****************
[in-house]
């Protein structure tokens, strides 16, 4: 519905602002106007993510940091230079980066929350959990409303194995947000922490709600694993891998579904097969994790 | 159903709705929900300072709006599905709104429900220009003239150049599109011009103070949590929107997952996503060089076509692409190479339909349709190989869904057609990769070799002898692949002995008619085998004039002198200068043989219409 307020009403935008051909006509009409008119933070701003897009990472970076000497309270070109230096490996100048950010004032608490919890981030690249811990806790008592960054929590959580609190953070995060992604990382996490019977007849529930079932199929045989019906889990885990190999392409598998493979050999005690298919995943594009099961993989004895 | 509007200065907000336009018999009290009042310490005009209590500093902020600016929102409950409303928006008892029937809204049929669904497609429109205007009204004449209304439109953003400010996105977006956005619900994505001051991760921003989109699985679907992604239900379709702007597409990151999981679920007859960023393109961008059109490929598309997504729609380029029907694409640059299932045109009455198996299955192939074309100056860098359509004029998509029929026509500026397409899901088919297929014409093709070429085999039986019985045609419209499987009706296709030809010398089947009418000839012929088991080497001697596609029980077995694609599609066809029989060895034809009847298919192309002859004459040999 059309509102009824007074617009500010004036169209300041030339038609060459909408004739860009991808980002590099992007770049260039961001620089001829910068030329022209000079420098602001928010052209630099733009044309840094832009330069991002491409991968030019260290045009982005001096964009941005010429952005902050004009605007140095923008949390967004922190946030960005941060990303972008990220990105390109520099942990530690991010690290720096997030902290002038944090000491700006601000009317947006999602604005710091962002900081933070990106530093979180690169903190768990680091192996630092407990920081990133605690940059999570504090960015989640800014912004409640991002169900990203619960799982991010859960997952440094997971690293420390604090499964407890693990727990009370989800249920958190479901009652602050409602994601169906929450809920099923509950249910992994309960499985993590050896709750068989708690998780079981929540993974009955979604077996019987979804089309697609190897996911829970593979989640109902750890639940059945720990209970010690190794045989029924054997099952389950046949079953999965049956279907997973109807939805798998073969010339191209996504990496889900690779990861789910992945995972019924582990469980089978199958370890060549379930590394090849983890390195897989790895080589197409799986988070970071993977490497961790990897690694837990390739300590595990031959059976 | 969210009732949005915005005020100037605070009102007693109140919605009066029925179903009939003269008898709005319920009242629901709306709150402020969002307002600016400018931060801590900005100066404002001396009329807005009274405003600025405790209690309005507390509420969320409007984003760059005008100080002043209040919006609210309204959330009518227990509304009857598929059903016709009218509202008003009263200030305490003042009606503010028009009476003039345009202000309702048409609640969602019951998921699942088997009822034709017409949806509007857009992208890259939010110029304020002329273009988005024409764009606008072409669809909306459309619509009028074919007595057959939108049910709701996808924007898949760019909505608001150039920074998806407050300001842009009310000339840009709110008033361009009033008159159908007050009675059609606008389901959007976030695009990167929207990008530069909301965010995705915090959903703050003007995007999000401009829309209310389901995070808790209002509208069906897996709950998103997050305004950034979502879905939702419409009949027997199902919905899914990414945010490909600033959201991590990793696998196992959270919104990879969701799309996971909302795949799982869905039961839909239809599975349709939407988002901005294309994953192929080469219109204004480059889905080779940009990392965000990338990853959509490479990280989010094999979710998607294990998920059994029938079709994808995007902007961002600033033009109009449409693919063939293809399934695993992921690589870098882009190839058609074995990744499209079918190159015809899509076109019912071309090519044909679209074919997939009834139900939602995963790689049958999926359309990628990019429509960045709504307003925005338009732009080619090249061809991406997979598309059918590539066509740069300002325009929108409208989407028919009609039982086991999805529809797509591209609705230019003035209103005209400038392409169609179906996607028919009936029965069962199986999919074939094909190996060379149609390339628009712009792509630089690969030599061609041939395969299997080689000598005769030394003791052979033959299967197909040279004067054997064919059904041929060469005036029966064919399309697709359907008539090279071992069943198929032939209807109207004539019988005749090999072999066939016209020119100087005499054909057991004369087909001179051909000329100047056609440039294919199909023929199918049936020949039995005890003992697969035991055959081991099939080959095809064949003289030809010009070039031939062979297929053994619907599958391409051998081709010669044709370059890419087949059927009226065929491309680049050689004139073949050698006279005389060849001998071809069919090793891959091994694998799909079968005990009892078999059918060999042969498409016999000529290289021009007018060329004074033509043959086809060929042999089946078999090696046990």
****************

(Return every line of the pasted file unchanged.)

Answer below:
[in-house]
């Protein structure tokens, strides 16, 4: 519905602002106007993510940091230079980066929350959990409303194995947000922490709600694993891998579904097969994790 | 159903709705929900300072709006599905709104429900220009003239150049599109011009103070949590929107997952996503060089076509692409190479339909349709190989869904057609990769070799002898692949002995008619085998004039002198200068043989219409 307020009403935008051909006509009409008119933070701003897009990472970076000497309270070109230096490996100048950010004032608490919890981030690249811990806790008592960054929590959580609190953070995060992604990382996490019977007849529930079932199929045989019906889990885990190999392409598998493979050999005690298919995943594009099961993989004895 | 509007200065907000336009018999009290009042310490005009209590500093902020600016929102409950409303928006008892029937809204049929669904497609429109205007009204004449209304439109953003400010996105977006956005619900994505001051991760921003989109699985679907992604239900379709702007597409990151999981679920007859960023393109961008059109490929598309997504729609380029029907694409640059299932045109009455198996299955192939074309100056860098359509004029998509029929026509500026397409899901088919297929014409093709070429085999039986019985045609419209499987009706296709030809010398089947009418000839012929088991080497001697596609029980077995694609599609066809029989060895034809009847298919192309002859004459040999 059309509102009824007074617009500010004036169209300041030339038609060459909408004739860009991808980002590099992007770049260039961001620089001829910068030329022209000079420098602001928010052209630099733009044309840094832009330069991002491409991968030019260290045009982005001096964009941005010429952005902050004009605007140095923008949390967004922190946030960005941060990303972008990220990105390109520099942990530690991010690290720096997030902290002038944090000491700006601000009317947006999602604005710091962002900081933070990106530093979180690169903190768990680091192996630092407990920081990133605690940059999570504090960015989640800014912004409640991002169900990203619960799982991010859960997952440094997971690293420390604090499964407890693990727990009370989800249920958190479901009652602050409602994601169906929450809920099923509950249910992994309960499985993590050896709750068989708690998780079981929540993974009955979604077996019987979804089309697609190897996911829970593979989640109902750890639940059945720990209970010690190794045989029924054997099952389950046949079953999965049956279907997973109807939805798998073969010339191209996504990496889900690779990861789910992945995972019924582990469980089978199958370890060549379930590394090849983890390195897989790895080589197409799986988070970071993977490497961790990897690694837990390739300590595990031959059976 | 969210009732949005915005005020100037605070009102007693109140919605009066029925179903009939003269008898709005319920009242629901709306709150402020969002307002600016400018931060801590900005100066404002001396009329807005009274405003600025405790209690309005507390509420969320409007984003760059005008100080002043209040919006609210309204959330009518227990509304009857598929059903016709009218509202008003009263200030305490003042009606503010028009009476003039345009202000309702048409609640969602019951998921699942088997009822034709017409949806509007857009992208890259939010110029304020002329273009988005024409764009606008072409669809909306459309619509009028074919007595057959939108049910709701996808924007898949760019909505608001150039920074998806407050300001842009009310000339840009709110008033361009009033008159159908007050009675059609606008389901959007976030695009990167929207990008530069909301965010995705915090959903703050003007995007999000401009829309209310389901995070808790209002509208069906897996709950998103997050305004950034979502879905939702419409009949027997199902919905899914990414945010490909600033959201991590990793696998196992959270919104990879969701799309996971909302795949799982869905039961839909239809599975349709939407988002901005294309994953192929080469219109204004480059889905080779940009990392965000990338990853959509490479990280989010094999979710998607294990998920059994029938079709994808995007902007961002600033033009109009449409693919063939293809399934695993992921690589870098882009190839058609074995990744499209079918190159015809899509076109019912071309090519044909679209074919997939009834139900939602995963790689049958999926359309990628990019429509960045709504307003925005338009732009080619090249061809991406997979598309059918590539066509740069300002325009929108409208989407028919009609039982086991999805529809797509591209609705230019003035209103005209400038392409169609179906996607028919009936029965069962199986999919074939094909190996060379149609390339628009712009792509630089690969030599061609041939395969299997080689000598005769030394003791052979033959299967197909040279004067054997064919059904041929060469005036029966064919399309697709359907008539090279071992069943198929032939209807109207004539019988005749090999072999066939016209020119100087005499054909057991004369087909001179051909000329100047056609440039294919199909023929199918049936020949039995005890003992697969035991055959081991099939080959095809064949003289030809010009070039031939062979297929053994619907599958391409051998081709010669044709370059890419087949059927009226065929491309680049050689004139073949050698006279005389060849001998071809069919090793891959091994694998799909079968005990009892078999059918060999042969498409016999000529290289021009007018060329004074033509043959086809060929042999089946078999090696046990």